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Jack Smith

He returns to General Hospital under happier circumstances . . . and finds a group that CARES

March 04, 1987|Jack Smith

Since the doctors and nurses at General Hospital had undoubtedly saved my life, I was happy to accept an invitation from the auxiliary, CARES, to visit their hospital child care center.

It is just next door to the emergency unit to which, at death's door, I was taken two years ago.

CARES is a halfway acronym for the nonprofit Los Angeles County/USC Medical Center Auxiliary for Recruitment, Education and Service.

It was raining and the wind was cold the day I visited. The center's outdoor playground was deserted. Its playhouse, slides and tables looked cold and lonely.

Forty children were inside the cozy center. They didn't notice me. The room was partitioned into nooks, with a bathroom and a tiny kitchen.

Eight small children were playing around a table at which a teacher sat unperturbed. The children were playing with colored plastic modules, a playhouse, a zoo, trucks and other toys. There was no evident cohesion. Each child seemed to be playing separately, pursuing his own fantasy. A girl was assiduously placing plastic modules in a plastic box; a boy was assiduously taking them out. Neither seemed aware of the other's game. Somehow, in some subtle way, the teacher seemed to be in control.

Five cribs stood against a wall. Three were occupied. I looked into an enormous pair of brown eyes. Their owner smiled. It was the first time a baby had smiled at me in years.

The director took a minute to talk to me. She was Elizabeth E. Deese, a Ph.D. in education and human development. She wore a white smock with a stylized CARES imprinted all over it in blue. Her staff members wore the same smock--"so they know us all over the hospital," she explained. "They can grab us and say, 'I need help.' "

The center harbors 20,000 children a year while their mothers or fathers are receiving medical care. Another center serves the outpatient clinic. They do not simply baby-sit. They help the family in every way: education, emotional support, counseling. And all free.

(All this costs money. As a fund-raiser, CARES will hold its California National Horse Show from Wednesday, March 11, to Sunday, March 15, at the Los Angeles Equestrian Center, 480 Riverside Drive, Burbank.)

Every week has a theme, Dr. Deese said. "This week is animal week."

Part of a wall was covered with pictures of animals cut from magazines. She picked up a flat stuffed animal evidently made from newsprint and painted with poster paint.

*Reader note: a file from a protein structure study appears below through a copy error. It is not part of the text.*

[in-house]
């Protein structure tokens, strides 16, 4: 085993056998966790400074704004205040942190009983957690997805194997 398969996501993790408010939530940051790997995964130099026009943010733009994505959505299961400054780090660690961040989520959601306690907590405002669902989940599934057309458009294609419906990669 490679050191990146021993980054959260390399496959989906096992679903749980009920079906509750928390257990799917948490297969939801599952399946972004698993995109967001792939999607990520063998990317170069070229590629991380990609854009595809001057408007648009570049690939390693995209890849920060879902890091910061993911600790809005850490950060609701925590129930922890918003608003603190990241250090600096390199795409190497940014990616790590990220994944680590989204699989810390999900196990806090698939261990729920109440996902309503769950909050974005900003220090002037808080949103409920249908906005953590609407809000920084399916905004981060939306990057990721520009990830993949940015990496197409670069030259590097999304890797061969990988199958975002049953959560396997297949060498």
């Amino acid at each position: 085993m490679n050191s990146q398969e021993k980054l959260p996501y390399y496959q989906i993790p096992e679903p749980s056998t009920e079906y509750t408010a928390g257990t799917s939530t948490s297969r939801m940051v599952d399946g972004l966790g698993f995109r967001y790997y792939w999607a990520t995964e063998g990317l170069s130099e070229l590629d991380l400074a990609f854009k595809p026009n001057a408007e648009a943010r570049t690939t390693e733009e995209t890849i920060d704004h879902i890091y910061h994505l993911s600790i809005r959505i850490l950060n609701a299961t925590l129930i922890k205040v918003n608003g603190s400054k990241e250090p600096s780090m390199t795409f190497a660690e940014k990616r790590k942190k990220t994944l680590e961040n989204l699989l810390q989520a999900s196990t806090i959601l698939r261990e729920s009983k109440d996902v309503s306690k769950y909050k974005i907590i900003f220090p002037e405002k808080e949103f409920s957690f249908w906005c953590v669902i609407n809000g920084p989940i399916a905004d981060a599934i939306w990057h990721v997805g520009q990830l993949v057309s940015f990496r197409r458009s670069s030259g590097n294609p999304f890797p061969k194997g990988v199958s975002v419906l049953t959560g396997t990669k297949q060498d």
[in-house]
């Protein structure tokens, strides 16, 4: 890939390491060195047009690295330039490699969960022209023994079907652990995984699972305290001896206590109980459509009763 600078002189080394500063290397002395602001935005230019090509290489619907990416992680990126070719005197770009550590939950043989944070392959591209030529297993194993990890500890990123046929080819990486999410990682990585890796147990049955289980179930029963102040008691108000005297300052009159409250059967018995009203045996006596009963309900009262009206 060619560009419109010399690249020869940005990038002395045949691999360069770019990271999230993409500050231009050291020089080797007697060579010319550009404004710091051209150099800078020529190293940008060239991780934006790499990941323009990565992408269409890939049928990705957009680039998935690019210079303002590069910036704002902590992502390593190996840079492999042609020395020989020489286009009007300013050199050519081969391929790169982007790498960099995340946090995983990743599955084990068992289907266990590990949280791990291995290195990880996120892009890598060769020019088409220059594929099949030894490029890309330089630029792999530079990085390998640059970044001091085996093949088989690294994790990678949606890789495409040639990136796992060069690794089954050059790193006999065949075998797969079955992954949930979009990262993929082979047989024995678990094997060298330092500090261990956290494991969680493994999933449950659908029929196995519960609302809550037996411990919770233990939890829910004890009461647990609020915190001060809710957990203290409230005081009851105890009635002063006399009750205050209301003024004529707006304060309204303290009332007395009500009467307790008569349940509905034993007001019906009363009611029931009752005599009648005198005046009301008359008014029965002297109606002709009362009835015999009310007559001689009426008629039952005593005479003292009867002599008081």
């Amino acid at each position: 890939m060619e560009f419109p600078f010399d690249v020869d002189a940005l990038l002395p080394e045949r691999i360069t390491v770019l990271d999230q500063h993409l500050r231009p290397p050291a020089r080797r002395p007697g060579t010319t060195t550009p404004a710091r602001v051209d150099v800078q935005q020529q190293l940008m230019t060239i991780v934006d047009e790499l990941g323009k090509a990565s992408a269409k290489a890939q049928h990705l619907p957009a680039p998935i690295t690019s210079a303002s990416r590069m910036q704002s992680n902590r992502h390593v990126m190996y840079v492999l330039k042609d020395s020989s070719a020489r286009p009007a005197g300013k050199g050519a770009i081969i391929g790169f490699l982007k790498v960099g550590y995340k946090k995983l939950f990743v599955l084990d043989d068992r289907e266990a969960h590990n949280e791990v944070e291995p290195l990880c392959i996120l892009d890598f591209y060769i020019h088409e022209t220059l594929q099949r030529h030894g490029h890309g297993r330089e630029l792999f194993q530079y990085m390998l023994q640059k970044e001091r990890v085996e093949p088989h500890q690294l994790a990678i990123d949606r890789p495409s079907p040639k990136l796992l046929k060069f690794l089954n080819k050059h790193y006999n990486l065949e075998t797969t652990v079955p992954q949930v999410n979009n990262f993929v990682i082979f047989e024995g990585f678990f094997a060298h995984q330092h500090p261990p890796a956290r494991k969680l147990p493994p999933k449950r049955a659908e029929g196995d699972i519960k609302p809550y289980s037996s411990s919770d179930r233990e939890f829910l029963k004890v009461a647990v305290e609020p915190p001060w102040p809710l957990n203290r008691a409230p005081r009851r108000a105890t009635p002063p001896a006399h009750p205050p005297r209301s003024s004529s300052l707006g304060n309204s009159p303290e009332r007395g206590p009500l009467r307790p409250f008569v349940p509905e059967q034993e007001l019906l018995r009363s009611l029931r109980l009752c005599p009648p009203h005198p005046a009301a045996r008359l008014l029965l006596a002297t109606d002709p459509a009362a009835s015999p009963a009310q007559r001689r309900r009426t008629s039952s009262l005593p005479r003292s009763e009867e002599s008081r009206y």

"That's a turtle," she said. "It's stuffed with newspaper. We beg, borrow and steal everything we can."

A long, curled, exotic snake hung from the ceiling. It had dots, pyramids, half-moons, stripes and other decorations on it. It looked like the original snake from the Garden of Eden.

"The children love that snake," she said.

A staffer in a CARES smock was telling a dozen children to form a line in front of the bathroom. She held towels.

"Make a line," she said. "One at a time. Wash your hands."

They did. I had a feeling that the room was packed with energy that might explode at any moment, like some unstable atomic pile; but the children were charming and polite.

They sat at tables on oak chairs 10 inches high and lunch was served on plastic plates: half a meat-and-cheese sandwich, an orange quarter, a cookie and a plastic cup of juice.

My eye fell on a girl in a white sweater. Her eyes were dark and her black hair was in a pigtail. She opened her sandwich, extracted her slice of cheese, got up and took it into the kitchen, came back, closed her sandwich and began to eat it.

I leaned over. "You don't like cheese?"

She looked startled and guilty. I realized that because I was old and tall I must look like an authority figure. I wanted to let her know that I wasn't.

"I don't like cheese either," I said.

She smiled. It was all right. We were conspirators.

A man came in with two small boys both wearing khaki parkas. They looked like twins. The man had a leather jacket slung over his shoulders. One arm was in a full cast.

He signed the boys in. They clung to his sleeves, scowling, not wanting him to leave them. He pulled away. They started to scream. Dr. Deese bent over and snatched one into her arms. She took him quickly to a rocking chair, as his father made his exit. The boy cried and screamed.

"You want something to eat?" Dr. Deese asked him.

The tears stopped. He nodded.

A few minutes later the two boys had been fed and were playing with a vengeance.

Dr. Deese told me, "Most of the time, if you move in real fast, before they get hysterical, they're OK."

A staffer was organizing a game of musical chairs. She placed two rows of six chairs back to back and turned on a tape player. Thirteen children walked around the chairs, clapping hands. The music stopped. They dove for chairs. One was left out, and a chair was removed.

I noticed that the girl who didn't like cheese was still in it. I kept my eye on her. She was obviously quick and intelligent. I hoped she'd win. They were down to about five chairs when the music stopped. She got safely into a chair. But a much larger boy bumped her out of it.

Oh well, I thought, that's life. She might as well learn.

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